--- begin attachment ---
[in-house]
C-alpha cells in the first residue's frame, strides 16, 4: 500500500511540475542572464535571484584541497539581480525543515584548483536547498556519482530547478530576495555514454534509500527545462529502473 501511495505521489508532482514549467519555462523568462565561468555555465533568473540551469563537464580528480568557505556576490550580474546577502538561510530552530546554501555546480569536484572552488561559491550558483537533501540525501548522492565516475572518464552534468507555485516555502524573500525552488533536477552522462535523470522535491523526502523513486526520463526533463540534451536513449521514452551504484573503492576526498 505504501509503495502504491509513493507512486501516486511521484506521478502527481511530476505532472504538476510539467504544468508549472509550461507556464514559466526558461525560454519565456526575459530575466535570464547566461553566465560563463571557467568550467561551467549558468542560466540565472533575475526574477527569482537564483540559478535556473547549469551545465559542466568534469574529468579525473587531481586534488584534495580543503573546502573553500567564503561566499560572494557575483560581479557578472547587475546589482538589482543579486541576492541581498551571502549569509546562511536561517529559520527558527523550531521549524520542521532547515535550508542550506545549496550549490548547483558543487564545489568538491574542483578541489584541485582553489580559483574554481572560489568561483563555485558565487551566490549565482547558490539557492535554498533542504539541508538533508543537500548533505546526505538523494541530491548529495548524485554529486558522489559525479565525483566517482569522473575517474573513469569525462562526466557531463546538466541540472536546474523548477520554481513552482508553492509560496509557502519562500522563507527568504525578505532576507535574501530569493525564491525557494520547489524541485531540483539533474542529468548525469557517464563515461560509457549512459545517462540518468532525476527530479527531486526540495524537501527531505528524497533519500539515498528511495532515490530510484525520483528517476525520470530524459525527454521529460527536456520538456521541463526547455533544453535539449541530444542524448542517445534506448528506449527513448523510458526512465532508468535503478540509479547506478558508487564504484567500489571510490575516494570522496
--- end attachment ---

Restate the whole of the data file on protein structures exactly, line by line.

[in-house]
C-alpha cells in the first residue's frame, strides 16, 4: 500500500511540475542572464535571484584541497539581480525543515584548483536547498556519482530547478530576495555514454534509500527545462529502473 501511495505521489508532482514549467519555462523568462565561468555555465533568473540551469563537464580528480568557505556576490550580474546577502538561510530552530546554501555546480569536484572552488561559491550558483537533501540525501548522492565516475572518464552534468507555485516555502524573500525552488533536477552522462535523470522535491523526502523513486526520463526533463540534451536513449521514452551504484573503492576526498 505504501509503495502504491509513493507512486501516486511521484506521478502527481511530476505532472504538476510539467504544468508549472509550461507556464514559466526558461525560454519565456526575459530575466535570464547566461553566465560563463571557467568550467561551467549558468542560466540565472533575475526574477527569482537564483540559478535556473547549469551545465559542466568534469574529468579525473587531481586534488584534495580543503573546502573553500567564503561566499560572494557575483560581479557578472547587475546589482538589482543579486541576492541581498551571502549569509546562511536561517529559520527558527523550531521549524520542521532547515535550508542550506545549496550549490548547483558543487564545489568538491574542483578541489584541485582553489580559483574554481572560489568561483563555485558565487551566490549565482547558490539557492535554498533542504539541508538533508543537500548533505546526505538523494541530491548529495548524485554529486558522489559525479565525483566517482569522473575517474573513469569525462562526466557531463546538466541540472536546474523548477520554481513552482508553492509560496509557502519562500522563507527568504525578505532576507535574501530569493525564491525557494520547489524541485531540483539533474542529468548525469557517464563515461560509457549512459545517462540518468532525476527530479527531486526540495524537501527531505528524497533519500539515498528511495532515490530510484525520483528517476525520470530524459525527454521529460527536456520538456521541463526547455533544453535539449541530444542524448542517445534506448528506449527513448523510458526512465532508468535503478540509479547506478558508487564504484567500489571510490575516494570522496